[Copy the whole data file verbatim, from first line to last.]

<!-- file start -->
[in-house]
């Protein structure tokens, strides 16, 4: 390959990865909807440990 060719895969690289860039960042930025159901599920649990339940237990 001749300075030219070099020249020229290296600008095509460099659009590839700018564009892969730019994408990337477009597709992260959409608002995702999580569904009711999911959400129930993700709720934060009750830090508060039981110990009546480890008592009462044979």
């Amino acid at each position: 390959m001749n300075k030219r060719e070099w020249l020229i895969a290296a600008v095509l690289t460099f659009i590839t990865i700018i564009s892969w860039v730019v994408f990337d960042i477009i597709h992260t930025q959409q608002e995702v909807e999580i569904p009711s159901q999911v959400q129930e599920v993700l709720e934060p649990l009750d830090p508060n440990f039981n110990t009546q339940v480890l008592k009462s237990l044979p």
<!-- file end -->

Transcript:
[in-house]
């Protein structure tokens, strides 16, 4: 390959990865909807440990 060719895969690289860039960042930025159901599920649990339940237990 001749300075030219070099020249020229290296600008095509460099659009590839700018564009892969730019994408990337477009597709992260959409608002995702999580569904009711999911959400129930993700709720934060009750830090508060039981110990009546480890008592009462044979």
């Amino acid at each position: 390959m001749n300075k030219r060719e070099w020249l020229i895969a290296a600008v095509l690289t460099f659009i590839t990865i700018i564009s892969w860039v730019v994408f990337d960042i477009i597709h992260t930025q959409q608002e995702v909807e999580i569904p009711s159901q999911v959400q129930e599920v993700l709720e934060p649990l009750d830090p508060n440990f039981n110990t009546q339940v480890l008592k009462s237990l044979p």